Monday, April 19, 2010

Music is Fire

Guest Blogger:
Irena Knezevic,
Artist and Faculty at The School of the Art Institute of Chicago, Photography Department

This is the first of three blog posts by Irena Knezevic. The two upcoming posts, The Ruin of Production and The Fireworks, will be published throughout the week.

Behind the Filip Visnjic Elementary School there is a scattering of residential neo-socialist buildings. The development has been halted due to failure of credit systems that funded the construction of the apartments usually assigned to government bureaucracy workers. By 1991, most of the structures kept the promise of brutalist architecture through the lower middle class tenants they housed. The steel beams bled excrement-brown onto the concrete blocks that crept apart from each-other allowing for cracks, later separations, eventually carving solid and complete chunks of concrete that fell on the ground around the buildings like gigantic dandruff. There, they stayed, pieces that Robert Smithson would have picked up, were he a Serbian artist.

Beyond being another case study of modernist aging and decay, this site had more telling qualities. It was thin due to a stoppage in funding, eighteen identical buildings in a single straight row (very small compared to 21 block lines of similar developments in New Belgrade, serb. Novi Beograd) resembling a chessboard with only one row of pawns. On the other side of development was a wasteland as far as sight can recognize, and it ended with an elevation, a hill that carried a Belgrade suburb called Mirjevo on and the river Danube. This wasted space was a physical denial, it was allotted for the rest of the construction, like a placeholder, waiting for the time when the state will fund another 20 rows of buildings. What is important to remember (keep in the imagined map) is that once you left elementary school and ran through the line of buildings, all you saw was nothing. No trees, some anemic grass, and patches of bare rectangles where boys set up goals for football. Grays, light browns and greens bleached in the sun. This was a place for endless fights, running, marble playing, throwing stones, earth as a kitchen, digging, pets, and in the spring on the first sunny day (very much like today) the Cerga of Romani (band of Romani) would set up tents and fires atop of the hill. They brought animals which attracted us, and children from the other side of the Mirjevo. My school friend Isljam Berisa returned with them and I would play with him seasonally when his family occupied the hill.

In 1991 Berisa’s arrived with a large dancing bear and a bear cub. Other Romani, as well as Isljam’s father would travel to the center of Belgrade in horse carriages with performing animals, and earn their living from donations of passerby. Their prize possession was the big dancing bear. Regularly, she would just lie there like a cat and Isljam’s father would pet and feed her. She had no teeth and no claws and as soon as she heard a tune from Islam father’s harmonica, she would get up on her hind feet, lift one paw and then the other, and dance in the rhythm of the music. It was beautiful, funny and sad, a miracle of cruel sophistication. The children were hypnotized. In 1991, on the hill behind the developments, the mother bear died. They buried her under the marble rolly holes and Isljam’s father needed now to train the cub how to dance. The little bear studied for two weeks in one of the smaller tents. In the evening, we saw the tent illuminated by warm light, music starting and stopping. It was the same harmonica melody and at first the cub was roaring, drowning the music. We could see the shadows of Islam’s father siting on a chair playing, and the bear standing up and down, up and down.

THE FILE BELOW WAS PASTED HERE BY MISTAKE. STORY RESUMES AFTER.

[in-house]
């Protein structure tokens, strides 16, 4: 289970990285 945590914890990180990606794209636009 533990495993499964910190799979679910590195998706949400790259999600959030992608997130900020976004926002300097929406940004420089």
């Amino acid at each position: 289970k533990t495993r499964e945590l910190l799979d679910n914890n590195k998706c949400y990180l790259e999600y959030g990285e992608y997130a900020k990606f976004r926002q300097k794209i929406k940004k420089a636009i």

Finally, after two weeks we peaked into the tent. Isljam’s father was sitting and playing as usual and the bear was in front of him dancing. Under the bear’s feet was a large round metal stool (like a small trampoline) and under it in a steel bleaching pot was a medium size fire. The handle of the pot was tied to Isljam’s father’s leg and he would kick the pot under the chair when he was playing the music and jerk the pot away when he stopped. The tent reaked of burned hair, flesh and evaporating filthy sweat. The hind paws of the bear fused and left no paw print on the black puddle of bear’s blood boiling to char on the concave surface of the metal stool. The bear was no longer crying or roaring, just trying to jump away from the heat when the music was playing and cool down when the music stopped. Seeing our terror, Isljam’s father told us that this was the last night of training, that the bear feels no pain anymore, and that from now on he will dance to the harmonica knowing through his scars that music is fire.

This was the best studio visit I ever made.

Irena Knezevic is a Serbian artist currently living in Chicago. Recent projects and performances have occured at the ThreeWalls, Museum of Contemporary, Art Chicago; White Columns, New York; Harvard University, Cambridge and Galerie im Regierungsviertel, Berlin. Knezevic earned her MFA from the University of Illinois at Chicago in 2007.

Image Caption and Credit:
Still from Johan Grimonprez's Dial H-I-S-T-O-R-Y (1998)

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